Generally speaking, we make our own nests. Ride like a holes, we'll be treated like a holes. Show respect and we get respect back. Once that occurs, motorists look out for us as a legitimate, normal, component of the traffic mix, no problem.
    Last edited by Fredrico; 04-25-2017 at 07:45 PM.

  12. #37
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    Ballan, we have a problem.

  13. #38
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    Quote Originally Posted by JoWu View Post
    I hate to burst your bubble, but the bike was here first
    The car was first! Haven't you seen the documentary series called "The Flintstones?"
    Ballan, we have a problem.

  14. #39
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    Quote Originally Posted by JoWu View Post
    I hate to burst your bubble, but the bike was here first
    Idiots on their high wheelers terrorized all the folks out walking and driving their horse drawn carriages for a couple of decades until cars came along.

    Trains were faster than them all until the interstates, really. But at one point, bicycles were the fastest vehicles on the roads.

  15. #40
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    Quote Originally Posted by FlatlandRoller View Post
    Bikes aren't really compatible with anything (hikers, horses, rollerbladers, etc.) and the behavior of some cyclists would be infuriating if you're stuck behind them in a car (so be responsible out there!) . I think our best bet is to hope gas gets back to 4-5$ per gallon, life on the road was easier back then.

    No it wasn't. Gasoline is inelastic.

    https://www.eia.gov/todayinenergy/detail.php?id=19191
    "‘Photograph me on horseback,’ wrote Teddy Roosevelt in 1908. ‘Tennis, no. And golf is fatal.’ "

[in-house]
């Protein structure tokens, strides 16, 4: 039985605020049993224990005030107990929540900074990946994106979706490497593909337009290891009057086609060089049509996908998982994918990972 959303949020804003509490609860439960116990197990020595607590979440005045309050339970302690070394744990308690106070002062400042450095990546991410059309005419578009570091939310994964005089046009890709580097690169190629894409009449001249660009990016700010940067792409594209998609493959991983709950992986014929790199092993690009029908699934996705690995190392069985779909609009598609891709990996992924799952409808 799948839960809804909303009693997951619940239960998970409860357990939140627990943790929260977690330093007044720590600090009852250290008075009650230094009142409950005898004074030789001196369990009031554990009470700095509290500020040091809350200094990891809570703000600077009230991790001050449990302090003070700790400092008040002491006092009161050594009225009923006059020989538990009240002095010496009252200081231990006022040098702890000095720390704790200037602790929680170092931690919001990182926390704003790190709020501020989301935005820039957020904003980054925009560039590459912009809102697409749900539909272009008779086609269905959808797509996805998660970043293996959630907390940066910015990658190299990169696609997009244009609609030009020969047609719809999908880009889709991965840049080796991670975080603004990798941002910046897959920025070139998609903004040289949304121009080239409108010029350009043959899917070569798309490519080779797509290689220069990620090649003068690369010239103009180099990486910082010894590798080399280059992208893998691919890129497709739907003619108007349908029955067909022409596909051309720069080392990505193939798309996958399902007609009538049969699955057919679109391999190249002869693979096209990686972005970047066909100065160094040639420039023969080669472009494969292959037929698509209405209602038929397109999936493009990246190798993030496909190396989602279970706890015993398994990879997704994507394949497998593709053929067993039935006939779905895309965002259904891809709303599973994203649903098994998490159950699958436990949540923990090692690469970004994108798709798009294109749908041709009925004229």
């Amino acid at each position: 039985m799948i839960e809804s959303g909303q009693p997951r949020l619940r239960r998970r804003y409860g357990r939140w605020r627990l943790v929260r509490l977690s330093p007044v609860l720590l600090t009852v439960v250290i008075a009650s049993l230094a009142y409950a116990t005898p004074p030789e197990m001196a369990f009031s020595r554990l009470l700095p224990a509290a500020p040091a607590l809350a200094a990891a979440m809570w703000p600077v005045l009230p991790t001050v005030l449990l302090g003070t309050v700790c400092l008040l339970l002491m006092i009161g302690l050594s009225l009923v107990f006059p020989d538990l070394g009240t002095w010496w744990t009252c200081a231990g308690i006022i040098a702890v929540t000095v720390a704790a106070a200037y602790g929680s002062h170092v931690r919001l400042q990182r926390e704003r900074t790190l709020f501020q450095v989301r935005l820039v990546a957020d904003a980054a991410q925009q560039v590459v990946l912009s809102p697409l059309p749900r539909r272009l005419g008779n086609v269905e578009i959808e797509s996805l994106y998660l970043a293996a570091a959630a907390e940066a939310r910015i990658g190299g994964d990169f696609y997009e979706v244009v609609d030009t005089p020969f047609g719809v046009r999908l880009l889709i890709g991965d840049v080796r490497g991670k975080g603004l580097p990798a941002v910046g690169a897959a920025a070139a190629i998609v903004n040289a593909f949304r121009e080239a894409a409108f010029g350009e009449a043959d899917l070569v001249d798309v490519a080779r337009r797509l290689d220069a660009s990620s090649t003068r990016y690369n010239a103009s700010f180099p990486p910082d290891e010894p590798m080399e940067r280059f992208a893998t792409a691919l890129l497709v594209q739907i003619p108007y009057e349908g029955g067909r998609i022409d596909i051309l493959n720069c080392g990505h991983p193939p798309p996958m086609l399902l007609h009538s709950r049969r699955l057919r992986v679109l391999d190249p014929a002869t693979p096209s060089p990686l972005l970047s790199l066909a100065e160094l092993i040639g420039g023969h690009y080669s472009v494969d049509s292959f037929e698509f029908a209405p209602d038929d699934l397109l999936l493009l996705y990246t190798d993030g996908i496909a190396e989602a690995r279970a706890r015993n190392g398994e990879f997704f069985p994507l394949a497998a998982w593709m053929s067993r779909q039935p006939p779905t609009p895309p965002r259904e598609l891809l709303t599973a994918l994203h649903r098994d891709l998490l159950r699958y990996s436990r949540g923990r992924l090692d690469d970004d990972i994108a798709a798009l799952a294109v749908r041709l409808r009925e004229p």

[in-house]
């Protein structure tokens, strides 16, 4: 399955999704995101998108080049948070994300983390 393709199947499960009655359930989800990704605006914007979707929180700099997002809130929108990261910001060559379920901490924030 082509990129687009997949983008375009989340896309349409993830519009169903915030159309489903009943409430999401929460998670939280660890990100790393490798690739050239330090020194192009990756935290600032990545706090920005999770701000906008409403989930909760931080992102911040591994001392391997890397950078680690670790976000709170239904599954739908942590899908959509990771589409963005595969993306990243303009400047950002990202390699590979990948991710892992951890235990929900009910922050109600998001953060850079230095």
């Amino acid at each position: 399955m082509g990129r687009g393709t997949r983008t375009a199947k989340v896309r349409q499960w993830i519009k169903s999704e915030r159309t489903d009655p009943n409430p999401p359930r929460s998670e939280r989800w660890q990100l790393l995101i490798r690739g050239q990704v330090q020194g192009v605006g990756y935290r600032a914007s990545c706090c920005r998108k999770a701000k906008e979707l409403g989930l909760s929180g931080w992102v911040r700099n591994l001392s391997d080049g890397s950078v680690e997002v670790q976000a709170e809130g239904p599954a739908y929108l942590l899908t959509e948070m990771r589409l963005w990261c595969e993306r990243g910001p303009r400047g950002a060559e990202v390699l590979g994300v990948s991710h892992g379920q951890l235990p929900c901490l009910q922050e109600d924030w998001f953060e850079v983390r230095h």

16. #41
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    The other day I came to an intersection that traffic was being routed around due to a little league(baseball) parade. Cars pulling trailers with the different teams being cheered by the neighbors and well wishers.
    They were slow enough moving with enough room between following vehicles that I could pass through without disrupting anything, so I asked the guy re-routing traffic if I could pass through and he snarled a No wait till they pass. Okay, no problem.
    Seeing as there was no oncoming traffic to the parade I rode towards the rear of the parade to cross around the last float without disrupting things.

    The kids on the floats were throwing candy and trinkets to the well wishers and as I road past they started intentionally pelting me with the treats. Once it started it continued, float to float, laughing and aimed fire, so to speak.

    So was this just kids being kids, or kids who will one day be young adults terrorizing cyclists as they drive past in their cars?

    If it's the 2nd option, it will take a coupe or few generations before we are universally accepted on the roads, if ever, no matter our good and courteous habits.
    Too old to ride plastic

  17. #42
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    There's a funny things about folks getting permits to hold special events--say like the tour de france. Once you have the permit you kind of expect people to have enough common sense not to crash the event. Have you considered riding your bike through the Macy's Parade? I'm pretty sure you'd get the kind of welcome you deserve.